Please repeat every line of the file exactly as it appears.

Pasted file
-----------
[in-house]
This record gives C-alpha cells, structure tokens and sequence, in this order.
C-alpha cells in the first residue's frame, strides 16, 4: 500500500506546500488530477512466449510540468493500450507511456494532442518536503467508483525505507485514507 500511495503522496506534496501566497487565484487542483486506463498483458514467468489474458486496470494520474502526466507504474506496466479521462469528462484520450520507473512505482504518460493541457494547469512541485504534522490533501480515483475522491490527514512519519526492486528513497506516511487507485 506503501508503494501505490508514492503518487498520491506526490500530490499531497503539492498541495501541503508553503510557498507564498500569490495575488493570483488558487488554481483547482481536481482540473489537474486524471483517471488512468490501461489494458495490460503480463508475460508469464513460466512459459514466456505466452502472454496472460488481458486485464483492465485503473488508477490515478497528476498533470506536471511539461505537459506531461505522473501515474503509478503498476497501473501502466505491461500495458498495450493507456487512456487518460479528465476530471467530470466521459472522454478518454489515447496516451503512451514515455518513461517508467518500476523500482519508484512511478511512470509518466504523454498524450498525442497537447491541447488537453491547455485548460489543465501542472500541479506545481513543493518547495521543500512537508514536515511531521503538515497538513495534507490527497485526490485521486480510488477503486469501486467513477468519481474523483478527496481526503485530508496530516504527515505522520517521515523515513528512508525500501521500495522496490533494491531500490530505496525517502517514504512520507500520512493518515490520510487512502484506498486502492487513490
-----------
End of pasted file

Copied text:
[in-house]
This record gives C-alpha cells, structure tokens and sequence, in this order.
C-alpha cells in the first residue's frame, strides 16, 4: 500500500506546500488530477512466449510540468493500450507511456494532442518536503467508483525505507485514507 500511495503522496506534496501566497487565484487542483486506463498483458514467468489474458486496470494520474502526466507504474506496466479521462469528462484520450520507473512505482504518460493541457494547469512541485504534522490533501480515483475522491490527514512519519526492486528513497506516511487507485 506503501508503494501505490508514492503518487498520491506526490500530490499531497503539492498541495501541503508553503510557498507564498500569490495575488493570483488558487488554481483547482481536481482540473489537474486524471483517471488512468490501461489494458495490460503480463508475460508469464513460466512459459514466456505466452502472454496472460488481458486485464483492465485503473488508477490515478497528476498533470506536471511539461505537459506531461505522473501515474503509478503498476497501473501502466505491461500495458498495450493507456487512456487518460479528465476530471467530470466521459472522454478518454489515447496516451503512451514515455518513461517508467518500476523500482519508484512511478511512470509518466504523454498524450498525442497537447491541447488537453491547455485548460489543465501542472500541479506545481513543493518547495521543500512537508514536515511531521503538515497538513495534507490527497485526490485521486480510488477503486469501486467513477468519481474523483478527496481526503485530508496530516504527515505522520517521515523515513528512508525500501521500495522496490533494491531500490530505496525517502517514504512520507500520512493518515490520510487512502484506498486502492487513490